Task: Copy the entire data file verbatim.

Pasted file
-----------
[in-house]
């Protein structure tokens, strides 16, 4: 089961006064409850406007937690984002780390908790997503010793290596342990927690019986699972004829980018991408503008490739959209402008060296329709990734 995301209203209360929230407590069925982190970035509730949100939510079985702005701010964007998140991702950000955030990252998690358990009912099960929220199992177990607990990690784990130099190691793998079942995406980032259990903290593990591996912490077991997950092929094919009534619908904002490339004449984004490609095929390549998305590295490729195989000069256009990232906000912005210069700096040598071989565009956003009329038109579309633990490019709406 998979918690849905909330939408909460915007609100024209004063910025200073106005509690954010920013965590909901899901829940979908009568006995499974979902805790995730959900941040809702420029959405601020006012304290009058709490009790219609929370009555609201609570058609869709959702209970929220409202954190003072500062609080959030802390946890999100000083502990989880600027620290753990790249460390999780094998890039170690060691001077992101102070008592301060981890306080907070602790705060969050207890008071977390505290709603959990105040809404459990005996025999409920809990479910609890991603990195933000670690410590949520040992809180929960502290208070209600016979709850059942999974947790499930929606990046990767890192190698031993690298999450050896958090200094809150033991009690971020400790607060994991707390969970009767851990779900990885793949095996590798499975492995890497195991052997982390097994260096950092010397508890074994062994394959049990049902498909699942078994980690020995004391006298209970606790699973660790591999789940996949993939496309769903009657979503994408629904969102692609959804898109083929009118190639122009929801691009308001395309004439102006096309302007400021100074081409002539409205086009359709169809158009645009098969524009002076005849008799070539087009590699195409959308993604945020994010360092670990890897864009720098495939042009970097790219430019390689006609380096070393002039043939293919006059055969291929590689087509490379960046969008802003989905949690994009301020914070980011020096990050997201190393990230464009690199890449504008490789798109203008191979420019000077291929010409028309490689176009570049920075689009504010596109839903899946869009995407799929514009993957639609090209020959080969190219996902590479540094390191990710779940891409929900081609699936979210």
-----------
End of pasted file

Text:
[in-house]
């Protein structure tokens, strides 16, 4: 089961006064409850406007937690984002780390908790997503010793290596342990927690019986699972004829980018991408503008490739959209402008060296329709990734 995301209203209360929230407590069925982190970035509730949100939510079985702005701010964007998140991702950000955030990252998690358990009912099960929220199992177990607990990690784990130099190691793998079942995406980032259990903290593990591996912490077991997950092929094919009534619908904002490339004449984004490609095929390549998305590295490729195989000069256009990232906000912005210069700096040598071989565009956003009329038109579309633990490019709406 998979918690849905909330939408909460915007609100024209004063910025200073106005509690954010920013965590909901899901829940979908009568006995499974979902805790995730959900941040809702420029959405601020006012304290009058709490009790219609929370009555609201609570058609869709959702209970929220409202954190003072500062609080959030802390946890999100000083502990989880600027620290753990790249460390999780094998890039170690060691001077992101102070008592301060981890306080907070602790705060969050207890008071977390505290709603959990105040809404459990005996025999409920809990479910609890991603990195933000670690410590949520040992809180929960502290208070209600016979709850059942999974947790499930929606990046990767890192190698031993690298999450050896958090200094809150033991009690971020400790607060994991707390969970009767851990779900990885793949095996590798499975492995890497195991052997982390097994260096950092010397508890074994062994394959049990049902498909699942078994980690020995004391006298209970606790699973660790591999789940996949993939496309769903009657979503994408629904969102692609959804898109083929009118190639122009929801691009308001395309004439102006096309302007400021100074081409002539409205086009359709169809158009645009098969524009002076005849008799070539087009590699195409959308993604945020994010360092670990890897864009720098495939042009970097790219430019390689006609380096070393002039043939293919006059055969291929590689087509490379960046969008802003989905949690994009301020914070980011020096990050997201190393990230464009690199890449504008490789798109203008191979420019000077291929010409028309490689176009570049920075689009504010596109839903899946869009995407799929514009993957639609090209020959080969190219996902590479540094390191990710779940891409929900081609699936979210």